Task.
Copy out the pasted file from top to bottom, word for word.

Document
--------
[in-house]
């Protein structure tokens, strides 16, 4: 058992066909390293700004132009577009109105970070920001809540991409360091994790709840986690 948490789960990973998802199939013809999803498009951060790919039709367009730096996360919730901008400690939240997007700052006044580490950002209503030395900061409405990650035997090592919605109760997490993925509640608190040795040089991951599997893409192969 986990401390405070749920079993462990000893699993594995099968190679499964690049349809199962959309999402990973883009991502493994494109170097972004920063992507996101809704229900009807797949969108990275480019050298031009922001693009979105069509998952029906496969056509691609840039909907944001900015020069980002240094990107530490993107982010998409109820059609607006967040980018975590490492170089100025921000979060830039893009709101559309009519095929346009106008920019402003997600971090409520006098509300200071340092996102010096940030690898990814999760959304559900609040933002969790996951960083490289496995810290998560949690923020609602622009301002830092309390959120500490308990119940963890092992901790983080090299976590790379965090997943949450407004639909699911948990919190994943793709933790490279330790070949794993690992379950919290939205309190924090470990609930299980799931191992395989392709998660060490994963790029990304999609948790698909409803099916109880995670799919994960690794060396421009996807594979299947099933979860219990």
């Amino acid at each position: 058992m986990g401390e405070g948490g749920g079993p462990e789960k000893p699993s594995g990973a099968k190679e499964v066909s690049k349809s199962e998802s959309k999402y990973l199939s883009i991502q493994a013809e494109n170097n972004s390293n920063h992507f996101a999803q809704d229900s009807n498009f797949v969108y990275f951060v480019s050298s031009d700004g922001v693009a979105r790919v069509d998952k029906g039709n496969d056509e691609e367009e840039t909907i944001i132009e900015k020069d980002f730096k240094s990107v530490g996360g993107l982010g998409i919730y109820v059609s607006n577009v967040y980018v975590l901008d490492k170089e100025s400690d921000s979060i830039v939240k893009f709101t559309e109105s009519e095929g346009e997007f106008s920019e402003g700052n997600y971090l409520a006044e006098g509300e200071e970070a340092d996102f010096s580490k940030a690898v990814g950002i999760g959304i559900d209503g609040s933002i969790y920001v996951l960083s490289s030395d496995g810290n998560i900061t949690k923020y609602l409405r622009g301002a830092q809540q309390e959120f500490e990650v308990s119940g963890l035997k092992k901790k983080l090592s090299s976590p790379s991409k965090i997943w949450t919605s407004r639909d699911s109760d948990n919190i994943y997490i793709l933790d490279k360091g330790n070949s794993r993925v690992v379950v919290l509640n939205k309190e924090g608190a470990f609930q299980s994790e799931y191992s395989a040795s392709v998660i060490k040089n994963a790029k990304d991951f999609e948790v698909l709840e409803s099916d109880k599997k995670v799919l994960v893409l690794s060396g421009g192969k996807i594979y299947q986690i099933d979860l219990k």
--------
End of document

[in-house]
């Protein structure tokens, strides 16, 4: 058992066909390293700004132009577009109105970070920001809540991409360091994790709840986690 948490789960990973998802199939013809999803498009951060790919039709367009730096996360919730901008400690939240997007700052006044580490950002209503030395900061409405990650035997090592919605109760997490993925509640608190040795040089991951599997893409192969 986990401390405070749920079993462990000893699993594995099968190679499964690049349809199962959309999402990973883009991502493994494109170097972004920063992507996101809704229900009807797949969108990275480019050298031009922001693009979105069509998952029906496969056509691609840039909907944001900015020069980002240094990107530490993107982010998409109820059609607006967040980018975590490492170089100025921000979060830039893009709101559309009519095929346009106008920019402003997600971090409520006098509300200071340092996102010096940030690898990814999760959304559900609040933002969790996951960083490289496995810290998560949690923020609602622009301002830092309390959120500490308990119940963890092992901790983080090299976590790379965090997943949450407004639909699911948990919190994943793709933790490279330790070949794993690992379950919290939205309190924090470990609930299980799931191992395989392709998660060490994963790029990304999609948790698909409803099916109880995670799919994960690794060396421009996807594979299947099933979860219990």
């Amino acid at each position: 058992m986990g401390e405070g948490g749920g079993p462990e789960k000893p699993s594995g990973a099968k190679e499964v066909s690049k349809s199962e998802s959309k999402y990973l199939s883009i991502q493994a013809e494109n170097n972004s390293n920063h992507f996101a999803q809704d229900s009807n498009f797949v969108y990275f951060v480019s050298s031009d700004g922001v693009a979105r790919v069509d998952k029906g039709n496969d056509e691609e367009e840039t909907i944001i132009e900015k020069d980002f730096k240094s990107v530490g996360g993107l982010g998409i919730y109820v059609s607006n577009v967040y980018v975590l901008d490492k170089e100025s400690d921000s979060i830039v939240k893009f709101t559309e109105s009519e095929g346009e997007f106008s920019e402003g700052n997600y971090l409520a006044e006098g509300e200071e970070a340092d996102f010096s580490k940030a690898v990814g950002i999760g959304i559900d209503g609040s933002i969790y920001v996951l960083s490289s030395d496995g810290n998560i900061t949690k923020y609602l409405r622009g301002a830092q809540q309390e959120f500490e990650v308990s119940g963890l035997k092992k901790k983080l090592s090299s976590p790379s991409k965090i997943w949450t919605s407004r639909d699911s109760d948990n919190i994943y997490i793709l933790d490279k360091g330790n070949s794993r993925v690992v379950v919290l509640n939205k309190e924090g608190a470990f609930q299980s994790e799931y191992s395989a040795s392709v998660i060490k040089n994963a790029k990304d991951f999609e948790v698909l709840e409803s099916d109880k599997k995670v799919l994960v893409l690794s060396g421009g192969k996807i594979y299947q986690i099933d979860l219990k």